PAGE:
Listed property companies — buyer beware
04 June, 2015
Commercial property assets have benefited from low interest rates, with the difference between property yields and the declining cost of funding helping to drive up asset values and the share prices of listed property vehicles. As with residential properties, valuations of listed property companies are backward looking. The reported net asset values (NTA) of listed property vehicles are typically assessed by independent valuations which are determined by reference to historic transactions of similar assets.
It is not uncommon during periods of strong investment markets for the share prices of listed property companies to trade at a premium to their NTA. In fact, ever since mid-2012 the share prices of listed property companies in NZ and Australia have been trading at premiums to their reported NTAs - with the NZ listed property sector currently trading at an average 14% premium to NTA and Australia a whopping 39% premium.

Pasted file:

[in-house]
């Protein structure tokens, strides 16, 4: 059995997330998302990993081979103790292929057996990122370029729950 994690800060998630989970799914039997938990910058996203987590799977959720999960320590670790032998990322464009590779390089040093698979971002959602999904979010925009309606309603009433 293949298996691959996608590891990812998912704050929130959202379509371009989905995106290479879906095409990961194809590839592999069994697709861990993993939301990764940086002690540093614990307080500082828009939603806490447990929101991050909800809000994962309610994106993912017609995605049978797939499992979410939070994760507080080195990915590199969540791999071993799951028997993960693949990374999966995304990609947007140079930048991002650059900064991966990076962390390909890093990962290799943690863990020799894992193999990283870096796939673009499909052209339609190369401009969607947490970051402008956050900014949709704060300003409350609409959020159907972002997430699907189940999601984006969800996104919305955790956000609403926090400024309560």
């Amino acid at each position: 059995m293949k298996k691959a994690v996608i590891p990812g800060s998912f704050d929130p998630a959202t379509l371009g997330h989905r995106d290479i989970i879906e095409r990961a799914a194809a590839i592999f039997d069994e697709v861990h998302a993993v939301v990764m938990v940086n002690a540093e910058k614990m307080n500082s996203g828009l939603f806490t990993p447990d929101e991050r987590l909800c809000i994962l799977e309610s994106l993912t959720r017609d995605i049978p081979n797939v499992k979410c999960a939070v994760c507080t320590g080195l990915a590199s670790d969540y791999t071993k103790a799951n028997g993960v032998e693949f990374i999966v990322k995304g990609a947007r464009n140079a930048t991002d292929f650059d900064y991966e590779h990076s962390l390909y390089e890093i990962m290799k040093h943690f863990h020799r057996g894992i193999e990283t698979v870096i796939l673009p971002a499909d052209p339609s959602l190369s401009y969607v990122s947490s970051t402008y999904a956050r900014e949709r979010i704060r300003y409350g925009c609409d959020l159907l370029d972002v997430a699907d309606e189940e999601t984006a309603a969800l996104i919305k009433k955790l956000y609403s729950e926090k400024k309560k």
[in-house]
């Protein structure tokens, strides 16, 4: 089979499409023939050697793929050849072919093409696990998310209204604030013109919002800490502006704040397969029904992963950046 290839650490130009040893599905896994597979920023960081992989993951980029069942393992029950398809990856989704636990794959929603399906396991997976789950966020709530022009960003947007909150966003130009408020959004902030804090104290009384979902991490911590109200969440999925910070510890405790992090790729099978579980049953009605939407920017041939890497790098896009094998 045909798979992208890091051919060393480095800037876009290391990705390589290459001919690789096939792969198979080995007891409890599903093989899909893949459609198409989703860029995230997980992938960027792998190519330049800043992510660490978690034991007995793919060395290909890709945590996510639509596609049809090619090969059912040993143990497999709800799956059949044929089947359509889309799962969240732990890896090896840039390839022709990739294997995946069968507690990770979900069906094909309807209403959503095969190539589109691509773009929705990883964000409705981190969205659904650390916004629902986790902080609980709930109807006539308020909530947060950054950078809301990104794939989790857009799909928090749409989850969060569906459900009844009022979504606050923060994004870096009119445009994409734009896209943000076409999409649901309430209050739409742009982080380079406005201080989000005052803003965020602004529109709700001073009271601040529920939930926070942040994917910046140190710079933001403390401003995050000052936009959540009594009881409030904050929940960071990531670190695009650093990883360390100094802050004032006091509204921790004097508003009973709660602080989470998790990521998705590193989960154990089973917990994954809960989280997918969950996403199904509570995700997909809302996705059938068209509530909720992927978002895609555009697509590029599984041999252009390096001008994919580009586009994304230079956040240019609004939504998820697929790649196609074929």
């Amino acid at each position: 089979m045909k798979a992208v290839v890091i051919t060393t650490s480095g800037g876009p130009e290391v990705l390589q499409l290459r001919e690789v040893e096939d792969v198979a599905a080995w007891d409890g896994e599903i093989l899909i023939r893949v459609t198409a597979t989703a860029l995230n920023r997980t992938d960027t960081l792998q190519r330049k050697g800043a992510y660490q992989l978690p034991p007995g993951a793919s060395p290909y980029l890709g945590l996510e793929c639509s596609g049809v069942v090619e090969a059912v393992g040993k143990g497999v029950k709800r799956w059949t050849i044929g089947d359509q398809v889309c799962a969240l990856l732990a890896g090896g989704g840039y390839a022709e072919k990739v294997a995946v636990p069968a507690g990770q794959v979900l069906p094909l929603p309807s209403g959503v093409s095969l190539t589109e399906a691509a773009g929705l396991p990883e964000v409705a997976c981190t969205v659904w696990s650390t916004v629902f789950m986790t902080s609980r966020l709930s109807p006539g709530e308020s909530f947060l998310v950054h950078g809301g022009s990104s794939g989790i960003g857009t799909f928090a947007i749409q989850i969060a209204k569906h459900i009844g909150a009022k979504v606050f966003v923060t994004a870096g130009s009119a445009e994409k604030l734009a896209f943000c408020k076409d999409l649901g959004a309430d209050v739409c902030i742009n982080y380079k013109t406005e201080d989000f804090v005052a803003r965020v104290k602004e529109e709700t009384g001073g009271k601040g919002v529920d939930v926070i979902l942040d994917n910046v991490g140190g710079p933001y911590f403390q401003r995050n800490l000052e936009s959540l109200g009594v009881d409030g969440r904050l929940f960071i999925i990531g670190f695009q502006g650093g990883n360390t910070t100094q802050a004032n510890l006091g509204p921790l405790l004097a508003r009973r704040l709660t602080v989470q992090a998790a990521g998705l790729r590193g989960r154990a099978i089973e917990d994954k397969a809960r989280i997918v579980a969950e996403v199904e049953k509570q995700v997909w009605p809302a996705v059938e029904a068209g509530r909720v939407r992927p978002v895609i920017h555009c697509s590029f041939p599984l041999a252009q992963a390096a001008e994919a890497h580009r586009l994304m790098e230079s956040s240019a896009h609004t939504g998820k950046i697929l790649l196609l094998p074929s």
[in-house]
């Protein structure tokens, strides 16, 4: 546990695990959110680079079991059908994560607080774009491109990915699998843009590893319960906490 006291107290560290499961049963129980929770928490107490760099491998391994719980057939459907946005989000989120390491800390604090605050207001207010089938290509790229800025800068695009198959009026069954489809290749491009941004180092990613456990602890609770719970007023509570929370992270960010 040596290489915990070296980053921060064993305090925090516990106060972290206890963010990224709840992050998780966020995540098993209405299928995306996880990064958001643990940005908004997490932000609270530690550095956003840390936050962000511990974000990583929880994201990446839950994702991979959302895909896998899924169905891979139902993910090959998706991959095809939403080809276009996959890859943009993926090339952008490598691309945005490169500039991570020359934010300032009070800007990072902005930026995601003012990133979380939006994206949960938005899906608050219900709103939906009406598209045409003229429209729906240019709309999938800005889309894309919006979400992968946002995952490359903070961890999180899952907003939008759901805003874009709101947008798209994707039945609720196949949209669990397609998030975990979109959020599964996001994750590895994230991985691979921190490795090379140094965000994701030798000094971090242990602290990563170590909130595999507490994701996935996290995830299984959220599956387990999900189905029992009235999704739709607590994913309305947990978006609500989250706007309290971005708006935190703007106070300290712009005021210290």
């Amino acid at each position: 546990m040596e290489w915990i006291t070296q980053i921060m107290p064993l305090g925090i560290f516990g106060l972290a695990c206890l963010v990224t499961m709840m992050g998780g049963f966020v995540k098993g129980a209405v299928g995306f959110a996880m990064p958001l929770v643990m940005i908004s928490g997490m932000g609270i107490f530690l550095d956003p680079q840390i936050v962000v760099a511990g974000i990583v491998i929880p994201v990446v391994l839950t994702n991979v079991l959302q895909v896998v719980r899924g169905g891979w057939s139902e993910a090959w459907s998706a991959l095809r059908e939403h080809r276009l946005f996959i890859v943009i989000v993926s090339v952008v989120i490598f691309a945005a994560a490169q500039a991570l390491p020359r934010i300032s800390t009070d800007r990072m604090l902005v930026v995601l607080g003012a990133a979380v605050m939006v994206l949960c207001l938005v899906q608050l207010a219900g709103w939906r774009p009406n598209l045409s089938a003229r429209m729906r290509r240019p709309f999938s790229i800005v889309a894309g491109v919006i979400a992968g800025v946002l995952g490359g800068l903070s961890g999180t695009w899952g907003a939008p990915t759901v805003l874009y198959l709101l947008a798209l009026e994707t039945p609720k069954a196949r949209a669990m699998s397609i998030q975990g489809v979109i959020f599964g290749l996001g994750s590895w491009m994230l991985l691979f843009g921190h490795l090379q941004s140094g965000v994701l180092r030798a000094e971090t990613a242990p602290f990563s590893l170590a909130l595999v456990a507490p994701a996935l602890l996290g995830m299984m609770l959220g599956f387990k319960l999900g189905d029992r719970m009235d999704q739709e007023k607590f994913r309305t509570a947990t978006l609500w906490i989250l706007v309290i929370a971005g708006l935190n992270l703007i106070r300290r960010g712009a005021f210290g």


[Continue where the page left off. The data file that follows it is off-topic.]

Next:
As investors in listed property companies (via our Property & Infrastructure Fund and some KiwiSaver Funds), we are wary of large Price/NTA premiums as there is little margin for safety in share prices should the property cycle turn down. At current premiums, companies are more likely to capitalise on their ability to raise capital relatively "cheaply" (e.g. raise equity at a discount to share prices but at a premium to NTA).
In recent weeks we've had two of our portfolio companies (Dexus Property and Kiwi Property Group) announce equity raisings to reduce their gearing, while two others (Goodman Property and DNZ Property) have reiterated their intentions to recycle (or sell) non-core assets instead. Given the large P/NTA premium for many companies, we wouldn't be surprised to see further capital raisings from the sector.
It is timely to remind investors that the ability of listed property companies to deliver shareholder value is as much to do with capital management as it is about managing their assets/portfolio (e.g. driving rental growth, maintaining occupancy, achieving diversification etc). The listed property sector both in NZ and overseas has historically had a poor track record of capital management, hence our preference for companies that opt to sell non-core assets into strength over those that use NTA premiums to raise more money.